Things went well today yesterday, I think, other than a few mishaps and distractions.
I was inspired by the Wendell Berry-inspired workshop at last week’s conference to speak about the implications for creation care that arise out of scripture. The Bible does not have a green agenda; if it has any agenda, it’s a redemptive one, and there are implications for our view of creation in that. My main points:
1. Genesis 1: God looked at everything he created and saw that it was “very good”. He never took that back. The natural world isn’t just incidental to our creation, but is good in and of itself.
At the fall human relationship with the rest of creation was broken, which may well be why we find ourselves where we are environmentally.
2. The created world is in some sense the voice of God (see Romans 1:18-20–“general revelation”). I wondered if our current abusive approach to nature isn’t a new way of “suppressing the truth” about God.
3. The redemptive work of the cross of Christ is for all of creation (Colossians 1:19-20; Ephesians 1:10; Romans 8:19-23)–if we expect to come out of the future resurrection with transformed bodies and yet still be ourselves, it’s reasonable, I think, to expect the same for creation.
It didn’t take long to realize that this was a HUGE subject and a couple of hours of preparation wasn’t giving it nearly enough and it was probably too much to cram into one sermon (especially when I had less time than usual). It deserves a series, but that’s difficult to do when I only speak twice a month and in the very near future I will start to be bumped from the schedule for candidating pastors.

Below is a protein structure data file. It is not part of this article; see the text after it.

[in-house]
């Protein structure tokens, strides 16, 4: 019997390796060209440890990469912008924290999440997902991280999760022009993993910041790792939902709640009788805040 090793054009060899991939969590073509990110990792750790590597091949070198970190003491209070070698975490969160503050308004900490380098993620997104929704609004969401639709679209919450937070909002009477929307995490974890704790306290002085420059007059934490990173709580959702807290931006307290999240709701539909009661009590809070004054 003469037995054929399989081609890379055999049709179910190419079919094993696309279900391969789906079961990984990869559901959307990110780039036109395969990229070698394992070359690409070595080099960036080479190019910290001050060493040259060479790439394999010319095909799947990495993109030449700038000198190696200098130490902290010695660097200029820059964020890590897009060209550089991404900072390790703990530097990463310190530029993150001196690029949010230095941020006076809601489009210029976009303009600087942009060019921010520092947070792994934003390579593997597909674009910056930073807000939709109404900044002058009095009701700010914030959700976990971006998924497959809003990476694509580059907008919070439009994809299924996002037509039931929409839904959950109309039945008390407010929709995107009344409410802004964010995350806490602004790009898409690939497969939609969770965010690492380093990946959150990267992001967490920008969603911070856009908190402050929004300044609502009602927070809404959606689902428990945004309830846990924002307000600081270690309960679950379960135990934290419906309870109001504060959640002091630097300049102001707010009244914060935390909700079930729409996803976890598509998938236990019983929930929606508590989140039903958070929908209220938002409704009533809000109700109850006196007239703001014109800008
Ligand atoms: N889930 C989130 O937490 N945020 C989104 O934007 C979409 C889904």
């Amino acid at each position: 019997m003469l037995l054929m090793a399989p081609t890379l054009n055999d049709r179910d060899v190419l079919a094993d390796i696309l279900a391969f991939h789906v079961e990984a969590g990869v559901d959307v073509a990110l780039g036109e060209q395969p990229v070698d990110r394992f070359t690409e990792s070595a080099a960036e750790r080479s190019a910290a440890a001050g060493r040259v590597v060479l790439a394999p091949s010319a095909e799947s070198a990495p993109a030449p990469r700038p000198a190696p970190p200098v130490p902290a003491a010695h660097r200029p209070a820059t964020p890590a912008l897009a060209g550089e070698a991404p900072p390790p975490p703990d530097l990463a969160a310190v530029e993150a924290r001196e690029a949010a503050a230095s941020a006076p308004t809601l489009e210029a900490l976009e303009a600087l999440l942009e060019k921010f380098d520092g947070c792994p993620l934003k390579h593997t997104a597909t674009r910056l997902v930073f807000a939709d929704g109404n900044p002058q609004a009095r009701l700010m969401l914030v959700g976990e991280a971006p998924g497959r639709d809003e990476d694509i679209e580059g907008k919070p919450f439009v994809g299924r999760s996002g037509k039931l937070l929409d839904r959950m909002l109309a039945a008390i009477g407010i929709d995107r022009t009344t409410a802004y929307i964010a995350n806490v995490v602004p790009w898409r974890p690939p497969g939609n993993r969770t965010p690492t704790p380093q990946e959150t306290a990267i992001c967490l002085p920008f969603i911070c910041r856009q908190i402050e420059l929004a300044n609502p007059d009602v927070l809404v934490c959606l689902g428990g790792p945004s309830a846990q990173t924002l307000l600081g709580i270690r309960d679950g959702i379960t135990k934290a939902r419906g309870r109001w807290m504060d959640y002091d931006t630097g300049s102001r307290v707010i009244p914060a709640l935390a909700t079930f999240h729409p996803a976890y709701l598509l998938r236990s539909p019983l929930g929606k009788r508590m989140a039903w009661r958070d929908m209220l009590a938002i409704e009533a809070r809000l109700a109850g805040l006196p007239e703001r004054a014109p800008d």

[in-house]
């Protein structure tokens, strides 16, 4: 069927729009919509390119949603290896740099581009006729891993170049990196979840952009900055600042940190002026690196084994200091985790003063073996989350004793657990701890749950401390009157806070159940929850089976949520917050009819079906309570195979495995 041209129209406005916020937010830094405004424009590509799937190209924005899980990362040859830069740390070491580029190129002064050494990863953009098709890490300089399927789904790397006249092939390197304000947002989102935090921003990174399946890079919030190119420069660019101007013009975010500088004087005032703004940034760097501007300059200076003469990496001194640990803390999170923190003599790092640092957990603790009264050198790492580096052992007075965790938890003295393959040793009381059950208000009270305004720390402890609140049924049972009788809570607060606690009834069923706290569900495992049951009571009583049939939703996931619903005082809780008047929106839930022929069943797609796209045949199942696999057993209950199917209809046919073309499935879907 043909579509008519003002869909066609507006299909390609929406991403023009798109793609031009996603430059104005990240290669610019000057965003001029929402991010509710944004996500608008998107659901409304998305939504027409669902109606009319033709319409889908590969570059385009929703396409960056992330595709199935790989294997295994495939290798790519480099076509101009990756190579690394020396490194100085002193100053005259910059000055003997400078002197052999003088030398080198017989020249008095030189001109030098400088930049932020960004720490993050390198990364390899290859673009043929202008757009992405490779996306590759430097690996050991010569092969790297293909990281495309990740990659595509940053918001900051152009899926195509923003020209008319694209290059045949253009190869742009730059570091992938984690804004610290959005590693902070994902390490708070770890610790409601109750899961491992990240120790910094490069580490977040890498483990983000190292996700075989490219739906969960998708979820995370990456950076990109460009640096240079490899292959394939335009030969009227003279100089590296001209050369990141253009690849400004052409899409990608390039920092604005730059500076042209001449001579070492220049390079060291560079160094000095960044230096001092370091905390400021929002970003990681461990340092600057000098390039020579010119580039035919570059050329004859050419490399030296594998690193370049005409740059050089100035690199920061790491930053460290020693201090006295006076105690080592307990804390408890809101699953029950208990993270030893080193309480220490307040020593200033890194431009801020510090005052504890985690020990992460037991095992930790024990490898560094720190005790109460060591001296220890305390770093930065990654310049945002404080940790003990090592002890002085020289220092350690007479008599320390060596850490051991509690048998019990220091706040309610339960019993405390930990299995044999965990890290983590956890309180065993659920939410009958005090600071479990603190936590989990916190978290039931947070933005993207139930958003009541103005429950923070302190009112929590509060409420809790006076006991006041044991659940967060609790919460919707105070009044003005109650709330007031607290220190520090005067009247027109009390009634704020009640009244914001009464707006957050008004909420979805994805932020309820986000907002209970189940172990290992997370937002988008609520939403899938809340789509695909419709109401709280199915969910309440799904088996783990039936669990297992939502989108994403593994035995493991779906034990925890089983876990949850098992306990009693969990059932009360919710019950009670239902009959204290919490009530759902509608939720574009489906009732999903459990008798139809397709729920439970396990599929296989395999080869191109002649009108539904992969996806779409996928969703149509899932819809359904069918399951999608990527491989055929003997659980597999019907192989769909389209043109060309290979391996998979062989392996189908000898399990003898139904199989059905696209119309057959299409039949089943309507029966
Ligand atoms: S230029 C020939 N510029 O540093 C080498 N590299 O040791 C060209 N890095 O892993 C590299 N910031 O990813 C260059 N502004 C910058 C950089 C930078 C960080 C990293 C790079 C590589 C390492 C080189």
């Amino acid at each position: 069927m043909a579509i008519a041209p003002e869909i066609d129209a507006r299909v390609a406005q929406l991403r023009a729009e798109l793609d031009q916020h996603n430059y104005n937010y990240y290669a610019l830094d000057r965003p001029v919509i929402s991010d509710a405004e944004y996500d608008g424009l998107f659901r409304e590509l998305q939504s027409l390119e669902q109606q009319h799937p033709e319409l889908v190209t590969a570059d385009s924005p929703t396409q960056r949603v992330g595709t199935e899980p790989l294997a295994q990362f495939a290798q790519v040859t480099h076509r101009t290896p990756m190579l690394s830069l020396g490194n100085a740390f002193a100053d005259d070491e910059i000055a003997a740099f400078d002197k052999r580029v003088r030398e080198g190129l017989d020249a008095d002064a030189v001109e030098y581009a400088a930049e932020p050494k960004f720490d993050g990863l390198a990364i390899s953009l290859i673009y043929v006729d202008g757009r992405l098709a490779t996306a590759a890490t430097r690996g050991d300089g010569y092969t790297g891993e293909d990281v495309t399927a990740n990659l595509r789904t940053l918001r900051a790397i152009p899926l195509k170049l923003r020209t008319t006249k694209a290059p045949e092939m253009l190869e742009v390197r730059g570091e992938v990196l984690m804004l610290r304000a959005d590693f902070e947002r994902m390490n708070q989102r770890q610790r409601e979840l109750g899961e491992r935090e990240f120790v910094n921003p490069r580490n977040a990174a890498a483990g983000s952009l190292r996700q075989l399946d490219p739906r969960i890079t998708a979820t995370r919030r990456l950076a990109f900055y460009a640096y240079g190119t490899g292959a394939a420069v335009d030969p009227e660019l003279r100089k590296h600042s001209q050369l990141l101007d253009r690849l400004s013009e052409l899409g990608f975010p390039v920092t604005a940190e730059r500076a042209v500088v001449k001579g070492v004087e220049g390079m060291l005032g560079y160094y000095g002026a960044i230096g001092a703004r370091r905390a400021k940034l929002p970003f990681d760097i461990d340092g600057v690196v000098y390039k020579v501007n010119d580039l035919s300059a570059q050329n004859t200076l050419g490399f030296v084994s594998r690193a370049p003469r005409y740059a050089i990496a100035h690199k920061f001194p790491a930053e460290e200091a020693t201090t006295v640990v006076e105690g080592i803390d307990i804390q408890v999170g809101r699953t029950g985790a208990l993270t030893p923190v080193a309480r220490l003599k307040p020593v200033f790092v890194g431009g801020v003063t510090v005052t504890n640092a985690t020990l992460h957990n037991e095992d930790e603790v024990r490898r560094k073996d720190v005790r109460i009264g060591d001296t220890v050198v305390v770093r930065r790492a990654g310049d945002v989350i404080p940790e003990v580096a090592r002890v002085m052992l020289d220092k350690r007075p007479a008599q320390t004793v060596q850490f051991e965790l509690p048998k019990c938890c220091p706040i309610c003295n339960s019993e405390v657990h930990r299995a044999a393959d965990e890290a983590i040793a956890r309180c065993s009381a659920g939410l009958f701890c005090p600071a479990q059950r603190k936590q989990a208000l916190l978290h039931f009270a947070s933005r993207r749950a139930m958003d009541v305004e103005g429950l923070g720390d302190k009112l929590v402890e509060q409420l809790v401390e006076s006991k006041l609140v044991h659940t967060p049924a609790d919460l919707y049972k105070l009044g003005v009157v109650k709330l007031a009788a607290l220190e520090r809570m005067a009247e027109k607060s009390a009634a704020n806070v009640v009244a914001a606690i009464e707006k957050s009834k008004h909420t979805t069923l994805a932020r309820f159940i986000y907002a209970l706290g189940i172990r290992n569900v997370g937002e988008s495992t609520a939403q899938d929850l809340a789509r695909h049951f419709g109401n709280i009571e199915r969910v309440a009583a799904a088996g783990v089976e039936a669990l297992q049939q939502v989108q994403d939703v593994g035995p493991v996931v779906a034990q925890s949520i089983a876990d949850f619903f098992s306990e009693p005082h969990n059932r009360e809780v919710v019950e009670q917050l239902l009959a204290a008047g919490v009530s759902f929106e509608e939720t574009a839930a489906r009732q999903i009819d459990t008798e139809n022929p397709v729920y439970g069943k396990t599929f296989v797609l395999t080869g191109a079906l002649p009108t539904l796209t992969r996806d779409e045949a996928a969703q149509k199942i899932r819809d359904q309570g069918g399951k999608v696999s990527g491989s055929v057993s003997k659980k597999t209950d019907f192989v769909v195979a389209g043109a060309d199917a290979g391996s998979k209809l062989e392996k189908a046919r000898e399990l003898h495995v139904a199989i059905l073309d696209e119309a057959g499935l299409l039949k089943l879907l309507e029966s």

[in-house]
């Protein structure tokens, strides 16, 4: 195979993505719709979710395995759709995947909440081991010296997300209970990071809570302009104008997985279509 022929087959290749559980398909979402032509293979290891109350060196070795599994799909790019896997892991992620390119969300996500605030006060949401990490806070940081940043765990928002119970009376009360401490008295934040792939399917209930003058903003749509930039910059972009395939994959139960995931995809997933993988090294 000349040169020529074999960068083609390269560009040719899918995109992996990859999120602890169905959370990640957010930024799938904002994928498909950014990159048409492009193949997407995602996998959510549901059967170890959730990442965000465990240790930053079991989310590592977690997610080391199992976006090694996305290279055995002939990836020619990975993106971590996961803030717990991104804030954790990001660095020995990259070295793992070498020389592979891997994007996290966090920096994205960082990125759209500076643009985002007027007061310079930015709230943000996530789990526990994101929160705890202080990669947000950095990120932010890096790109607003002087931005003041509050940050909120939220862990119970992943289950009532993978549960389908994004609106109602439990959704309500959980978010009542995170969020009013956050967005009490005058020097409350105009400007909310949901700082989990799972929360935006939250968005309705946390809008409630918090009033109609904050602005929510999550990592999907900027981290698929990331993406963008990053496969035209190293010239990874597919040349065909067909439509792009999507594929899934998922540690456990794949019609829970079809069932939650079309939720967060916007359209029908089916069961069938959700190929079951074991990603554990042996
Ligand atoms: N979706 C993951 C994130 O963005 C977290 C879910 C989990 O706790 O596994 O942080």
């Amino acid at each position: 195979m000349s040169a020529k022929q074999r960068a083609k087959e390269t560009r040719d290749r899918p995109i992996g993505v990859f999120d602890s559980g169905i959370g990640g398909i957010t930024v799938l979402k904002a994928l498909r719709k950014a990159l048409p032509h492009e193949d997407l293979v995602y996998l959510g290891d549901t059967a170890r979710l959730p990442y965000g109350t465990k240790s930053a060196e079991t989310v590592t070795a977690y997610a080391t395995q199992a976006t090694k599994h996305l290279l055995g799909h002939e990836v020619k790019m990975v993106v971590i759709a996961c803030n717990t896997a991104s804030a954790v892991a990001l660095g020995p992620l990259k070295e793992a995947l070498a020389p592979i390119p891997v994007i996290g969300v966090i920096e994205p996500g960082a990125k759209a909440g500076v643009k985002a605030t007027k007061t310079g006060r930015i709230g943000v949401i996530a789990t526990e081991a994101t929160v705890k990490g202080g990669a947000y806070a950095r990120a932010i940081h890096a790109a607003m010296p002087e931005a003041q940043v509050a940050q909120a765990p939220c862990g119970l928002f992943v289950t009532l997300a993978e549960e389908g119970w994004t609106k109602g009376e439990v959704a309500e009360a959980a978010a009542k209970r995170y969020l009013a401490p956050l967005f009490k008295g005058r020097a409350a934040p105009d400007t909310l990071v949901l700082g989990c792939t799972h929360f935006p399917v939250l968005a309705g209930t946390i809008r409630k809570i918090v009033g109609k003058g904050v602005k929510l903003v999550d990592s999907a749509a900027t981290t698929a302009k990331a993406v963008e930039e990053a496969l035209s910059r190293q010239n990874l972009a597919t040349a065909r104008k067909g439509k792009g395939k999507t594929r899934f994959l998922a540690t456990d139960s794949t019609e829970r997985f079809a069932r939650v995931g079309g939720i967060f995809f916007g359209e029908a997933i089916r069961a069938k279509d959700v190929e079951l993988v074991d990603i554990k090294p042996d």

Oh well. Live and learn.
I was thinking this week and again after this sermon about what pastors do if they realize they have spoken in error in a sermon. I made a modern-day analogy a couple of weeks ago when speaking on 1 Corinthians 8 (the “strong”, the “weak” and meat sacrificed to idols) and it occurred to me this week that perhaps my analogous example was a poor one (I’ve decided it wasn’t). After Sunday’s service I was talking to Phil and realized that perhaps I had made some lazy word choices that might have negative implications (it didn’t help that I was trimming the sermon as I spoke).
Now both of those instances are minor. But what about a more serious error? Do you just ignore it? Bring it up next Sunday? Issue a retraction? Fix the error with the following sermons? An interesting question. (It is for me, anyway.) Of course, I’m learning that not everything can be said in one sermon (or even a couple of sermons), so perhaps it’s possible to develop a progression of thought that deals with whatever has gone before.
(Have I ever posted about a sermon before? I’ve been reluctant to do so. Still am. But I felt like posting something.)